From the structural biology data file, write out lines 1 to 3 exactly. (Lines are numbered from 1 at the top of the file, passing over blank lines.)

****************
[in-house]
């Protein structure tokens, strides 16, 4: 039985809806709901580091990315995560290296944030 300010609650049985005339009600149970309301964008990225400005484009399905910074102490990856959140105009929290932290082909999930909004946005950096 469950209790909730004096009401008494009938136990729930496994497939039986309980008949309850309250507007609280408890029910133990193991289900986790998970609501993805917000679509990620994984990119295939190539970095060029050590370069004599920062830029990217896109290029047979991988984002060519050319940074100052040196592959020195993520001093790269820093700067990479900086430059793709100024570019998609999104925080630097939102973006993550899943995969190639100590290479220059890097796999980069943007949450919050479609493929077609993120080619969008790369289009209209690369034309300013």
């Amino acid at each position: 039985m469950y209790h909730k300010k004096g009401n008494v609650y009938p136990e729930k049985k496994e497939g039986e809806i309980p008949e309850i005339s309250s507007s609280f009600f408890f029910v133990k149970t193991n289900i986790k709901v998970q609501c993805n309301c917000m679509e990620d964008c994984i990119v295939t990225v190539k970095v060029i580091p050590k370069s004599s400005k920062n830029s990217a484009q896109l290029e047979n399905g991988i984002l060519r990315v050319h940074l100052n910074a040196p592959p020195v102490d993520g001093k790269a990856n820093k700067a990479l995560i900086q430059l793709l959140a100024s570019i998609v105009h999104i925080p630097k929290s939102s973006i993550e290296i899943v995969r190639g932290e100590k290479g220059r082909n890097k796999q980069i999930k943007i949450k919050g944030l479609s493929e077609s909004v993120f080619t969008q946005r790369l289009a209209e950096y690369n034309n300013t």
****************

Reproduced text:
[in-house]
């Protein structure tokens, strides 16, 4: 039985809806709901580091990315995560290296944030 300010609650049985005339009600149970309301964008990225400005484009399905910074102490990856959140105009929290932290082909999930909004946005950096 469950209790909730004096009401008494009938136990729930496994497939039986309980008949309850309250507007609280408890029910133990193991289900986790998970609501993805917000679509990620994984990119295939190539970095060029050590370069004599920062830029990217896109290029047979991988984002060519050319940074100052040196592959020195993520001093790269820093700067990479900086430059793709100024570019998609999104925080630097939102973006993550899943995969190639100590290479220059890097796999980069943007949450919050479609493929077609993120080619969008790369289009209209690369034309300013």
């Amino acid at each position: 039985m469950y209790h909730k300010k004096g009401n008494v609650y009938p136990e729930k049985k496994e497939g039986e809806i309980p008949e309850i005339s309250s507007s609280f009600f408890f029910v133990k149970t193991n289900i986790k709901v998970q609501c993805n309301c917000m679509e990620d964008c994984i990119v295939t990225v190539k970095v060029i580091p050590k370069s004599s400005k920062n830029s990217a484009q896109l290029e047979n399905g991988i984002l060519r990315v050319h940074l100052n910074a040196p592959p020195v102490d993520g001093k790269a990856n820093k700067a990479l995560i900086q430059l793709l959140a100024s570019i998609v105009h999104i925080p630097k929290s939102s973006i993550e290296i899943v995969r190639g932290e100590k290479g220059r082909n890097k796999q980069i999930k943007i949450k919050g944030l479609s493929e077609s909004v993120f080619t969008q946005r790369l289009a209209e950096y690369n034309n300013t």